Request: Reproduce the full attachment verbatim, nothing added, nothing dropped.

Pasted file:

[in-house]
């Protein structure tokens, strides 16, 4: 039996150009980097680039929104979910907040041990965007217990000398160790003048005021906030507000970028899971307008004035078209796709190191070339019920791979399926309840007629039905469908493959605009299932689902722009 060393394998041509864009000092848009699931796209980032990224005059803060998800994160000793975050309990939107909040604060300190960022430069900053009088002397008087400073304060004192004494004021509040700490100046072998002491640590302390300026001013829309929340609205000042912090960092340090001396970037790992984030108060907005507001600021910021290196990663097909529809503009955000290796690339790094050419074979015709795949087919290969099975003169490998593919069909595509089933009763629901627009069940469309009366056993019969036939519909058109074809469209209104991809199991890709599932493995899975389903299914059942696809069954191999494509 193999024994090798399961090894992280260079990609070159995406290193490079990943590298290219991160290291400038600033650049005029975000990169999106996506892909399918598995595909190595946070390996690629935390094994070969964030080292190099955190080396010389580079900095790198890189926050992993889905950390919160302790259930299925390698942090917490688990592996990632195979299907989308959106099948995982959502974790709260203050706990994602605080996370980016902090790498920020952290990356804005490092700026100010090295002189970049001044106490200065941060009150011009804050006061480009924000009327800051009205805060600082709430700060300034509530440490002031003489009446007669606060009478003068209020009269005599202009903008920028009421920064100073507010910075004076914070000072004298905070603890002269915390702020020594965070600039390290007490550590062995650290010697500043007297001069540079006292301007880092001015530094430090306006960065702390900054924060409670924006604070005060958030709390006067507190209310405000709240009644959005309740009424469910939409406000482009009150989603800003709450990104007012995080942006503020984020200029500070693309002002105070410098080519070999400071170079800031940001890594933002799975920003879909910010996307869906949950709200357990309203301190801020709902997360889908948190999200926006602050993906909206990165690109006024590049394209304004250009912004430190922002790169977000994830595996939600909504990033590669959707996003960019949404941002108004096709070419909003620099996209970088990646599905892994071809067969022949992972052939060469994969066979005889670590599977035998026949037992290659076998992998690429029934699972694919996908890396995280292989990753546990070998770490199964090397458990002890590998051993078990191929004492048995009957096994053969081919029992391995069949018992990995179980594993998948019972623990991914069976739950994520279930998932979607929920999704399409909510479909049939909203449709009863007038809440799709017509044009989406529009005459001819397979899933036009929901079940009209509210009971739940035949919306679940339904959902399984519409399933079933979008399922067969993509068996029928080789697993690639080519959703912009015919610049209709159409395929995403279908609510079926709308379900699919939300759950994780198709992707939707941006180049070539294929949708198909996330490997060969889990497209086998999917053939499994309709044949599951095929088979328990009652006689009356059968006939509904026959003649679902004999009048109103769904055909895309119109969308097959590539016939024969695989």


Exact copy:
[in-house]
């Protein structure tokens, strides 16, 4: 039996150009980097680039929104979910907040041990965007217990000398160790003048005021906030507000970028899971307008004035078209796709190191070339019920791979399926309840007629039905469908493959605009299932689902722009 060393394998041509864009000092848009699931796209980032990224005059803060998800994160000793975050309990939107909040604060300190960022430069900053009088002397008087400073304060004192004494004021509040700490100046072998002491640590302390300026001013829309929340609205000042912090960092340090001396970037790992984030108060907005507001600021910021290196990663097909529809503009955000290796690339790094050419074979015709795949087919290969099975003169490998593919069909595509089933009763629901627009069940469309009366056993019969036939519909058109074809469209209104991809199991890709599932493995899975389903299914059942696809069954191999494509 193999024994090798399961090894992280260079990609070159995406290193490079990943590298290219991160290291400038600033650049005029975000990169999106996506892909399918598995595909190595946070390996690629935390094994070969964030080292190099955190080396010389580079900095790198890189926050992993889905950390919160302790259930299925390698942090917490688990592996990632195979299907989308959106099948995982959502974790709260203050706990994602605080996370980016902090790498920020952290990356804005490092700026100010090295002189970049001044106490200065941060009150011009804050006061480009924000009327800051009205805060600082709430700060300034509530440490002031003489009446007669606060009478003068209020009269005599202009903008920028009421920064100073507010910075004076914070000072004298905070603890002269915390702020020594965070600039390290007490550590062995650290010697500043007297001069540079006292301007880092001015530094430090306006960065702390900054924060409670924006604070005060958030709390006067507190209310405000709240009644959005309740009424469910939409406000482009009150989603800003709450990104007012995080942006503020984020200029500070693309002002105070410098080519070999400071170079800031940001890594933002799975920003879909910010996307869906949950709200357990309203301190801020709902997360889908948190999200926006602050993906909206990165690109006024590049394209304004250009912004430190922002790169977000994830595996939600909504990033590669959707996003960019949404941002108004096709070419909003620099996209970088990646599905892994071809067969022949992972052939060469994969066979005889670590599977035998026949037992290659076998992998690429029934699972694919996908890396995280292989990753546990070998770490199964090397458990002890590998051993078990191929004492048995009957096994053969081919029992391995069949018992990995179980594993998948019972623990991914069976739950994520279930998932979607929920999704399409909510479909049939909203449709009863007038809440799709017509044009989406529009005459001819397979899933036009929901079940009209509210009971739940035949919306679940339904959902399984519409399933079933979008399922067969993509068996029928080789697993690639080519959703912009015919610049209709159409395929995403279908609510079926709308379900699919939300759950994780198709992707939707941006180049070539294929949708198909996330490997060969889990497209086998999917053939499994309709044949599951095929088979328990009652006689009356059968006939509904026959003649679902004999009048109103769904055909895309119109969308097959590539016939024969695989």